The Impact of Regulation on Banks and the Ventures The Loan To
Edward Gamble, Ph.D, CPA, CMA, MBA, Assistant Professor of Accounting
Due to its human and physical geography, Montana is disproportionately served by community banks relative to most other states in the nation. Because of this, the health of community banks is important to the health of Montana’s economy. This proposal continues my work with Dr. Gary Caton with two new projects spread over the next two years. The first of these will look at the impact of the Dodd-Frank Act on bank loan portfolios. The second research project will survey Montana-based banks with the intent to learn first-hand how financial regulation is impacting Montana community banks, and which regulations are particularly challenging for such banks’ competitiveness.
Signed into law in July 2010, the Dodd-Frank Wall Street Reform and Consumer Protection Act (DFA) is some 3,000 pages of regulation and policy guidelines intended to modernize U.S. financial regulation, limit future financial crises, and protect consumers. Much of the law was left intentionally vague in order to give regulators such as the Federal Reserve Bank, the Securities and Exchange Commission and the new Consumer Financial Protection Bureau room to tailor the new regulations to the needs of the specific constituency. As with any new regulation, there are intended consequences, such as regulation modernization, and unintended consequences, such as tilting the competitive playing field in favor of one or another sets of players. The specific aim of the first proposed project is to analyze how community banks have changed their lending behavior as a result of the DFA. Specifically, we plan to study whether the DFA has caused community banks to cut back on lending to small ventures, to consumers, and to mortgage borrowers. This work is intended for submission with and eventual publication in a high quality finance or entrepreneurship journal. Dr. Caton is submitting a separate application for a research fellowship for this project. 3 The specific aim of the second proposed project is, through survey methodology, to assess Montana banker perceptions of both the effect on bank performance and strategic direction of regulation compliance and to gather suggestions for regulation and policy changes. The survey will focus on the impact of the DFA, but we plan to also ask about other compliance-related issues resulting from other regulations, for example, the Community Reinvestment Act and the Bank Secrecy Act. My coauthor on this project is Gary Caton (MSU), who is submitting a separate application for this project.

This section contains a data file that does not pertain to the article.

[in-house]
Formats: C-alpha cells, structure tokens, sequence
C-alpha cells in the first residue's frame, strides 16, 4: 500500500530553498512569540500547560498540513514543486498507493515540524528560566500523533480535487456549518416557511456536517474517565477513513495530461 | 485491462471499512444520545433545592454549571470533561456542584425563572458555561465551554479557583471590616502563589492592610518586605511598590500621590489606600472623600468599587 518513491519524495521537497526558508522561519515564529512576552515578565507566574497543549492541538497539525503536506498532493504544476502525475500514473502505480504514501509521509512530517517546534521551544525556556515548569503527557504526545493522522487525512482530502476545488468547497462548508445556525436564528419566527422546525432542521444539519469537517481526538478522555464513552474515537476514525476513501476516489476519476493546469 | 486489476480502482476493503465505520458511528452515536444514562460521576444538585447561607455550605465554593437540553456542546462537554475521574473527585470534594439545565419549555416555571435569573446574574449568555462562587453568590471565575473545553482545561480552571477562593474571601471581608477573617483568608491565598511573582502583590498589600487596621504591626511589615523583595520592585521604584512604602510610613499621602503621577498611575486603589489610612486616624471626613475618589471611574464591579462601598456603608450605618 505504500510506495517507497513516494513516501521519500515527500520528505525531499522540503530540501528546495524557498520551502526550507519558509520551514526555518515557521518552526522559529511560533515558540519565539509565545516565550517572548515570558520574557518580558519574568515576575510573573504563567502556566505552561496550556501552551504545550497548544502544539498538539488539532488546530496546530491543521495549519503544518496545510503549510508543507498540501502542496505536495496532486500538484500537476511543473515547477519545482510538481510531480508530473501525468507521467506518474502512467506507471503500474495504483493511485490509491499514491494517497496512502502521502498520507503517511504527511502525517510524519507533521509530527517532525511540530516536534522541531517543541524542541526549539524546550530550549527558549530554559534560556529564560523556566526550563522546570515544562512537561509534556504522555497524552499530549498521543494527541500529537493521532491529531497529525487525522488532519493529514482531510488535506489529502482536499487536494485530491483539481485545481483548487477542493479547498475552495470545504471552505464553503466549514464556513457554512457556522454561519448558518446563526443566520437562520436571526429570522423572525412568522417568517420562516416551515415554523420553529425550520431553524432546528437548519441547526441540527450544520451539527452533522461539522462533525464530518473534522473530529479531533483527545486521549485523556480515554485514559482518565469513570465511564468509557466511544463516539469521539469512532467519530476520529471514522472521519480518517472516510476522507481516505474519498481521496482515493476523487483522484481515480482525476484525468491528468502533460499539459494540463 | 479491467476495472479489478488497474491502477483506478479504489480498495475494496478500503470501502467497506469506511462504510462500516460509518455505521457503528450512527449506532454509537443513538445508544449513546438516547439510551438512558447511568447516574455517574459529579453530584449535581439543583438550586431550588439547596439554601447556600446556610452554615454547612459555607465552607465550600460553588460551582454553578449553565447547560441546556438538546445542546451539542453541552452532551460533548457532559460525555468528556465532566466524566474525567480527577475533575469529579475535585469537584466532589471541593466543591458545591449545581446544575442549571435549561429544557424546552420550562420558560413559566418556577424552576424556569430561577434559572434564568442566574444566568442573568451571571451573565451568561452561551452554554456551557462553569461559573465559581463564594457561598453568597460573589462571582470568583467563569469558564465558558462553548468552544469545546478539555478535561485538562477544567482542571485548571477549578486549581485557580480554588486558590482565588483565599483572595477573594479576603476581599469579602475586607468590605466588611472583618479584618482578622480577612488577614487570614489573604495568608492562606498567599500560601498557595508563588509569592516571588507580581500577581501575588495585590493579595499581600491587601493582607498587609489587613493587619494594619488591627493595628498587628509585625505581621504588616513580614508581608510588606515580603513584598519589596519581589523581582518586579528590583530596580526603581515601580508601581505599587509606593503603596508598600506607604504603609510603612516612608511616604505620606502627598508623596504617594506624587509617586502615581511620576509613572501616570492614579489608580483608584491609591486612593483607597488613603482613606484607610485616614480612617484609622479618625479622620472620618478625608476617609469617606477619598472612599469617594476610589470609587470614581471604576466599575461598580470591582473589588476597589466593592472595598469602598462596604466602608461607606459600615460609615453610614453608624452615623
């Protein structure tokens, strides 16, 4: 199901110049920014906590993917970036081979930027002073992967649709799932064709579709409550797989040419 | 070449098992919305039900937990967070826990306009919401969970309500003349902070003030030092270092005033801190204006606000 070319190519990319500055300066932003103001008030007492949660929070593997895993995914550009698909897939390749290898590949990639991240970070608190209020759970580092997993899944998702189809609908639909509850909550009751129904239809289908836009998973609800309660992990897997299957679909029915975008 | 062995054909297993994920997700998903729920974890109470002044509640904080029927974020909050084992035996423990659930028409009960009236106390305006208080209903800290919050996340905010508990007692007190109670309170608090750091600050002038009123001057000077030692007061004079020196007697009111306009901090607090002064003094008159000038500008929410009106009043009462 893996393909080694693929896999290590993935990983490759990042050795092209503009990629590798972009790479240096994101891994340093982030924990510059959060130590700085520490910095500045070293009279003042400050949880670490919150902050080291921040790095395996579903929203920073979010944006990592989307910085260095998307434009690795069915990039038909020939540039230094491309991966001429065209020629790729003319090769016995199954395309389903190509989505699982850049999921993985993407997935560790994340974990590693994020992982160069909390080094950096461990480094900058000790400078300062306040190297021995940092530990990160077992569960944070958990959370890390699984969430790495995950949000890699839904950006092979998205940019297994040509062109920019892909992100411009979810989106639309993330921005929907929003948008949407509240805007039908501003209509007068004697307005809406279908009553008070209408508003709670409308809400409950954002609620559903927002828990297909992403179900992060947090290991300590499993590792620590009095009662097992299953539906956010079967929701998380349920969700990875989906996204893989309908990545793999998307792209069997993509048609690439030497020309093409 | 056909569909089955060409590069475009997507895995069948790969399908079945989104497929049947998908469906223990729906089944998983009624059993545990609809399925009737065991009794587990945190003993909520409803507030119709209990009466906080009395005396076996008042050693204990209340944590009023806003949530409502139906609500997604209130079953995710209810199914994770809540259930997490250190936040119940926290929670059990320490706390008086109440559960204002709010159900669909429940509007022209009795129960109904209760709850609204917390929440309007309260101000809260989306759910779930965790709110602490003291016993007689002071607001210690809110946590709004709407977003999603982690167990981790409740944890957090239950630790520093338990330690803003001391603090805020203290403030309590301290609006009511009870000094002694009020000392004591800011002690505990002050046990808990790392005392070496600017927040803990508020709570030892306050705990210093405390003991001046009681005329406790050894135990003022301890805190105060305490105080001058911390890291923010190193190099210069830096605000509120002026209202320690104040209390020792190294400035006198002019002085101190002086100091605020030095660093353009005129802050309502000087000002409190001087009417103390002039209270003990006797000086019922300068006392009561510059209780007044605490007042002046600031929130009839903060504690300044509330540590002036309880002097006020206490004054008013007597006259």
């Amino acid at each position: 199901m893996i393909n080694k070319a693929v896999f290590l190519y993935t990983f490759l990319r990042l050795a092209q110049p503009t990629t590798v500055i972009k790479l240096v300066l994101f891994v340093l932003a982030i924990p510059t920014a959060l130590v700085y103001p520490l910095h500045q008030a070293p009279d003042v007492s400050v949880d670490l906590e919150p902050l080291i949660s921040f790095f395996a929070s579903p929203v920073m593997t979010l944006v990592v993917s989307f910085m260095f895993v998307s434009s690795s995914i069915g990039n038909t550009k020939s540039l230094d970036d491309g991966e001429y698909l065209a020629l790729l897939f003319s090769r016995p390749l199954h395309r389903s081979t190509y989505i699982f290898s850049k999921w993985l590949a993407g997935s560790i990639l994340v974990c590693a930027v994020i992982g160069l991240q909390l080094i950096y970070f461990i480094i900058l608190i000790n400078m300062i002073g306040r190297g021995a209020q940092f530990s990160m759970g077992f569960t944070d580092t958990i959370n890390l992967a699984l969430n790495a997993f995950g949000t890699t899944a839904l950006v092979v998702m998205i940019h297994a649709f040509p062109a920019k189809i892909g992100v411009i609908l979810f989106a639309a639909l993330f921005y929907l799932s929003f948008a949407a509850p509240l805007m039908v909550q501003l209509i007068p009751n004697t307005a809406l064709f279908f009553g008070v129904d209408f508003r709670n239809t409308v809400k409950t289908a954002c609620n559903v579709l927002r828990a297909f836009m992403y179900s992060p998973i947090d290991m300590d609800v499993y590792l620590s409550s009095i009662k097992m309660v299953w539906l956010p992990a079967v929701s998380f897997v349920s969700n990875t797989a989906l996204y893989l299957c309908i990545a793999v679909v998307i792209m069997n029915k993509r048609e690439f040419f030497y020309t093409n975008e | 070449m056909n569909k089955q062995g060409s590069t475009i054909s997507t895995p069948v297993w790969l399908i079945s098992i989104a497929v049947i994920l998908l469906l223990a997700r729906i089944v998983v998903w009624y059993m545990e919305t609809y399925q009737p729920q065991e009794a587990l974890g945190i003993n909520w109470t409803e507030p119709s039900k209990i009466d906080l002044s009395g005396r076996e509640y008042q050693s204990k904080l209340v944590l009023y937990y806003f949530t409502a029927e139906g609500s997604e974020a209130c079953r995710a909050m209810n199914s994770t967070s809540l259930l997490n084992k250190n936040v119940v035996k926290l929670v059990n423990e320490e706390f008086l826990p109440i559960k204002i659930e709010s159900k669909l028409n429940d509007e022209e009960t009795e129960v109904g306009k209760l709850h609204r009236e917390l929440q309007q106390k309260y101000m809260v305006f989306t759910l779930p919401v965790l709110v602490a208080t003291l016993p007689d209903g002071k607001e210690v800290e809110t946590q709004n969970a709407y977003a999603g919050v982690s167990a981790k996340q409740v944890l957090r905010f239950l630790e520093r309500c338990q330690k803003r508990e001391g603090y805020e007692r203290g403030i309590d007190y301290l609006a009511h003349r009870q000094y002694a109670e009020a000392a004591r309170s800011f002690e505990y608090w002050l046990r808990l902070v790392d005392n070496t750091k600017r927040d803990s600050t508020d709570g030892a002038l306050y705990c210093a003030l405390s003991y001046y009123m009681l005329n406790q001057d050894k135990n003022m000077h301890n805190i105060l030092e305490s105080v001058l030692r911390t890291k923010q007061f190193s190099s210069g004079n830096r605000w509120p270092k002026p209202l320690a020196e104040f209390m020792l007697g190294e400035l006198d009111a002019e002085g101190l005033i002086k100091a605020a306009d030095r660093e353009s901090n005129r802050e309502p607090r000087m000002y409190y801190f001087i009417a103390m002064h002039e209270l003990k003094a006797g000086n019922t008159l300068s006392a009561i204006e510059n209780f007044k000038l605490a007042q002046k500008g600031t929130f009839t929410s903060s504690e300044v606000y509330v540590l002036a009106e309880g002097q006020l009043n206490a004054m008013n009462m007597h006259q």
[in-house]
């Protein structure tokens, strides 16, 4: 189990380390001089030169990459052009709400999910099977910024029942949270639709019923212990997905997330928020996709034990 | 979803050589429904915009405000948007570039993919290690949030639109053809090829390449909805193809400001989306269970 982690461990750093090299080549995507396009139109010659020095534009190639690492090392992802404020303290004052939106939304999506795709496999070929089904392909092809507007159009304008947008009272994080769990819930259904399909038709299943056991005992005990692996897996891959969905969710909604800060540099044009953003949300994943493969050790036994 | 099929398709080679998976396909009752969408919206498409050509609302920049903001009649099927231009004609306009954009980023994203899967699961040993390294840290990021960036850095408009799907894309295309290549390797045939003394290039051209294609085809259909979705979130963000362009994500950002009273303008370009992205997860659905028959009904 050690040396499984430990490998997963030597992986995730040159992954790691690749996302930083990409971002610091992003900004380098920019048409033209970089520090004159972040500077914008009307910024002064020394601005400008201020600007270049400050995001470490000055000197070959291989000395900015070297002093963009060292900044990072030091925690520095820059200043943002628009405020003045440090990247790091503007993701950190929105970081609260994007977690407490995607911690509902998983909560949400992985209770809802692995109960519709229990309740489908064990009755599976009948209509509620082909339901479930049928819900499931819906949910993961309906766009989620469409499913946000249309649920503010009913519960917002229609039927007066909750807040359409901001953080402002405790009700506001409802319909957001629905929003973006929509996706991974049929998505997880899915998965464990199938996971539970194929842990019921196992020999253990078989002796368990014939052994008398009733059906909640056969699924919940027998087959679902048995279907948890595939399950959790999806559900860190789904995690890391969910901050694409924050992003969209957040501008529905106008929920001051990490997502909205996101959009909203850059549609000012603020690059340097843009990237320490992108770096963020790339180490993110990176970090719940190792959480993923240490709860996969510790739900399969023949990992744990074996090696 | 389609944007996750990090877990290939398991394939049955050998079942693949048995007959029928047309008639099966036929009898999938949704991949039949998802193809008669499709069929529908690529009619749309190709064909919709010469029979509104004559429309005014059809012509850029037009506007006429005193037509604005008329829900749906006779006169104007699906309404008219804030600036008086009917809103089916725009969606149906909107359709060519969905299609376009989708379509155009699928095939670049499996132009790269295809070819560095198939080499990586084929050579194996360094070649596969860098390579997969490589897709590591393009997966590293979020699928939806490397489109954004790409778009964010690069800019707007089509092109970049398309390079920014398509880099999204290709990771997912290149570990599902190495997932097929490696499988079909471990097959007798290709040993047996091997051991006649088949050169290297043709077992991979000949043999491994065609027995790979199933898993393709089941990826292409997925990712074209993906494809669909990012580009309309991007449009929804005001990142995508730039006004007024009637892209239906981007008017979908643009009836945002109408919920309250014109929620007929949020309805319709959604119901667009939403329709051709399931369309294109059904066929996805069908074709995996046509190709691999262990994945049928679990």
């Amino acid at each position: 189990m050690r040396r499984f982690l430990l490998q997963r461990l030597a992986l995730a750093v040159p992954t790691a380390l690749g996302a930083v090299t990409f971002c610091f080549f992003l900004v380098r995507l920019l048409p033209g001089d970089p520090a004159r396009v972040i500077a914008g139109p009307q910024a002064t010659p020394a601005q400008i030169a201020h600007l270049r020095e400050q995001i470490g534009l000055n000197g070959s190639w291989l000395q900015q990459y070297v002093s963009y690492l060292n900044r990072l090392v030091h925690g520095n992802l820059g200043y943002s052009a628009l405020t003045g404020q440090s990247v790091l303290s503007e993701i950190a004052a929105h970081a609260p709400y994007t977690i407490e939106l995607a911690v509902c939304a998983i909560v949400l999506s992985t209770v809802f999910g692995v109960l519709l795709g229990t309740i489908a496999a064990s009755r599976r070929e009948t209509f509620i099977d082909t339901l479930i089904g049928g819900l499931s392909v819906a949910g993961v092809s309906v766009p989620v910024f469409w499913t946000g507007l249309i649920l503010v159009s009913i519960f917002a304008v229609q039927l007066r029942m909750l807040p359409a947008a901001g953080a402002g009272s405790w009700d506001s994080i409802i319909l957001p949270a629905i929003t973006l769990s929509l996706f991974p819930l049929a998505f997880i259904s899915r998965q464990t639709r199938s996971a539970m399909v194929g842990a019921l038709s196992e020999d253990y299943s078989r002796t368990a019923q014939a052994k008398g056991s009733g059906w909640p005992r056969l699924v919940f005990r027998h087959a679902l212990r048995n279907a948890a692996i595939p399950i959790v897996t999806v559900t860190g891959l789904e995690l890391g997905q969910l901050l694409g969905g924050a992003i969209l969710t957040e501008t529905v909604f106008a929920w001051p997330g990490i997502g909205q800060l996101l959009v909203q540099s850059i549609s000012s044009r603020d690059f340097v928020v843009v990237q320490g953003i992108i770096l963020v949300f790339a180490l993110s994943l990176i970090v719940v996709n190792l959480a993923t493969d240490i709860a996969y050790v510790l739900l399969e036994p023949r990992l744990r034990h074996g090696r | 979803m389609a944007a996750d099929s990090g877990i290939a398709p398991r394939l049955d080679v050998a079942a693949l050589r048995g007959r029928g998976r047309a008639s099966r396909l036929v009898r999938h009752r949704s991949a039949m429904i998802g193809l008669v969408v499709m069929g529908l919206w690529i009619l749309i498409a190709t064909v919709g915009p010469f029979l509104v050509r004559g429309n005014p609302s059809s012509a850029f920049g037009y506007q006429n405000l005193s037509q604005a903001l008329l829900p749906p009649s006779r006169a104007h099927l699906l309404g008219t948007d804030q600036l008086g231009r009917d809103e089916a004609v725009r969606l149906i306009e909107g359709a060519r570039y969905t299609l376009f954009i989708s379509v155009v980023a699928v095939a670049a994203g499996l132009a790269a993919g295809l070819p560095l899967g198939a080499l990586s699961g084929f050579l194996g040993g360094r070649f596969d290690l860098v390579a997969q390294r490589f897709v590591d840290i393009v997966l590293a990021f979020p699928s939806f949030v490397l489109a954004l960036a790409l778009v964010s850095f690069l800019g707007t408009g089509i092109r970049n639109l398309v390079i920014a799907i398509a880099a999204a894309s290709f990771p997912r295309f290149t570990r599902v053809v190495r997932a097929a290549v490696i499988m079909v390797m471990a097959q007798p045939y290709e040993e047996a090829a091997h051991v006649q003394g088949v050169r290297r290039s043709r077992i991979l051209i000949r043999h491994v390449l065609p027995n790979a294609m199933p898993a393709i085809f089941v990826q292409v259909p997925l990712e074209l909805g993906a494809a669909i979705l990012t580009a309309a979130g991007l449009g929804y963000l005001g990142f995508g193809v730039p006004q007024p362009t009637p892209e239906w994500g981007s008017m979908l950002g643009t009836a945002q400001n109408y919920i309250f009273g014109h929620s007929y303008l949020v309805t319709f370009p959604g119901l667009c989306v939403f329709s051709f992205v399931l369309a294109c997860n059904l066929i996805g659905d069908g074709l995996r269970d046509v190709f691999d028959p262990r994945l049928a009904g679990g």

Significance of the Project
Working under the relationship banking model, community bankers have deep knowledge of both their local economic environments and their borrowers, and their loan decisions tend to be made locally. In contrast, non-community bankers work under a more numbers-based, algorithmic lending model in which credit scores reign above personal knowledge and loan decisions tend to be made more centrally. Given this dichotomy in lending styles, the community banking model tends to be more suitable for both smaller communities and smaller borrowers. Although it is the fourth largest state in landmass, Montana is 43rd in population (see http://worldpopulationreview.com/states/), a combination that makes for a disproportionately large number of small communities more suitable for the community banking model. According to the U.S. Small Business Administration’s 2018 Small Business Profile, there were 118,315 small businesses in Montana employing 244,668 Montanans. These numbers represent 99.3% of businesses operating in the state and 65.2% of employed Montanans, respectively. According to Lux and Greene (2015), community banks provide some 46% of all commercial real estate loans, over 50% of all small commercial and industrial loans, and some 77% of all agricultural loans. Combining these two sets of statistics points out the importance of community banks for Montana’s economy, as well as that of the U.S. Since interstate banking was deregulated back in the early 1980s, the number of banks operating in the U.S. has declined by nearly two-thirds (see Madura, 2018). This industry consolidation has reduced the number of relationship-based community banks available to make small business and agricultural loans. Similarly, changes in banking regulation can have the unintended consequence of reducing lending in these areas. For example, the DFA’s more stringent underwriting and documentation requirements, which are intended to increase the quality of loan assets, also forces small banks to reconsider whether this type of loan is worth the compliance costs. In the first project, we intend to use banking data to analyze how community bank loan portfolios have evolved since the DFA was signed into law as a result of the financial crisis, while in the second project we plan to develop a survey instrument to discover from Montana bankers themselves what their perceptions are of the effects on their banks of the DFA.